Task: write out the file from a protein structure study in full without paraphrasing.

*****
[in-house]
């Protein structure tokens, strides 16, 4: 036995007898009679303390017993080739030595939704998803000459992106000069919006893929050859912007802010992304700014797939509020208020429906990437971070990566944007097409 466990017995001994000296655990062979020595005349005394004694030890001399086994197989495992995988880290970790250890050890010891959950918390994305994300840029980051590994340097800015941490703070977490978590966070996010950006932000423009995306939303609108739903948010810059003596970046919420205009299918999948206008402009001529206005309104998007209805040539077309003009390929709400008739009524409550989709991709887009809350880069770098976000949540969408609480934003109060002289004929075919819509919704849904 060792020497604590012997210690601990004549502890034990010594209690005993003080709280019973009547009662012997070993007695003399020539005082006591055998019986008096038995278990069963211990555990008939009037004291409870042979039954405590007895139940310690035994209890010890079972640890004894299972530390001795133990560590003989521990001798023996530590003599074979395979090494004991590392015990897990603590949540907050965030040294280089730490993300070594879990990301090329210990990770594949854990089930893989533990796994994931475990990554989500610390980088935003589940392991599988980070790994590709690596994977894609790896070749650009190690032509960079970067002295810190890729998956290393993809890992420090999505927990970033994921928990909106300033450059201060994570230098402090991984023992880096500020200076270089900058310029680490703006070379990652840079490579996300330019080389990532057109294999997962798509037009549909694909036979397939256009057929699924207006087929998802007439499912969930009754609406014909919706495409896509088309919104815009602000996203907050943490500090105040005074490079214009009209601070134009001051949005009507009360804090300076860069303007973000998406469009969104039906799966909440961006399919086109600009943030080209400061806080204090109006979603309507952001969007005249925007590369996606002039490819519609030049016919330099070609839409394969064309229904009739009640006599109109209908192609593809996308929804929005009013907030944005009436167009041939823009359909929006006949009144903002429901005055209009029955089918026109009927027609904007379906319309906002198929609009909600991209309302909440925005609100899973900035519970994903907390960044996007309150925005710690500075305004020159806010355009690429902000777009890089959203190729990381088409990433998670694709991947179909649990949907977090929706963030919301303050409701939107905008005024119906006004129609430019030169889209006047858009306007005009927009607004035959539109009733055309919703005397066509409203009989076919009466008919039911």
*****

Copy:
[in-house]
């Protein structure tokens, strides 16, 4: 036995007898009679303390017993080739030595939704998803000459992106000069919006893929050859912007802010992304700014797939509020208020429906990437971070990566944007097409 466990017995001994000296655990062979020595005349005394004694030890001399086994197989495992995988880290970790250890050890010891959950918390994305994300840029980051590994340097800015941490703070977490978590966070996010950006932000423009995306939303609108739903948010810059003596970046919420205009299918999948206008402009001529206005309104998007209805040539077309003009390929709400008739009524409550989709991709887009809350880069770098976000949540969408609480934003109060002289004929075919819509919704849904 060792020497604590012997210690601990004549502890034990010594209690005993003080709280019973009547009662012997070993007695003399020539005082006591055998019986008096038995278990069963211990555990008939009037004291409870042979039954405590007895139940310690035994209890010890079972640890004894299972530390001795133990560590003989521990001798023996530590003599074979395979090494004991590392015990897990603590949540907050965030040294280089730490993300070594879990990301090329210990990770594949854990089930893989533990796994994931475990990554989500610390980088935003589940392991599988980070790994590709690596994977894609790896070749650009190690032509960079970067002295810190890729998956290393993809890992420090999505927990970033994921928990909106300033450059201060994570230098402090991984023992880096500020200076270089900058310029680490703006070379990652840079490579996300330019080389990532057109294999997962798509037009549909694909036979397939256009057929699924207006087929998802007439499912969930009754609406014909919706495409896509088309919104815009602000996203907050943490500090105040005074490079214009009209601070134009001051949005009507009360804090300076860069303007973000998406469009969104039906799966909440961006399919086109600009943030080209400061806080204090109006979603309507952001969007005249925007590369996606002039490819519609030049016919330099070609839409394969064309229904009739009640006599109109209908192609593809996308929804929005009013907030944005009436167009041939823009359909929006006949009144903002429901005055209009029955089918026109009927027609904007379906319309906002198929609009909600991209309302909440925005609100899973900035519970994903907390960044996007309150925005710690500075305004020159806010355009690429902000777009890089959203190729990381088409990433998670694709991947179909649990949907977090929706963030919301303050409701939107905008005024119906006004129609430019030169889209006047858009306007005009927009607004035959539109009733055309919703005397066509409203009989076919009466008919039911």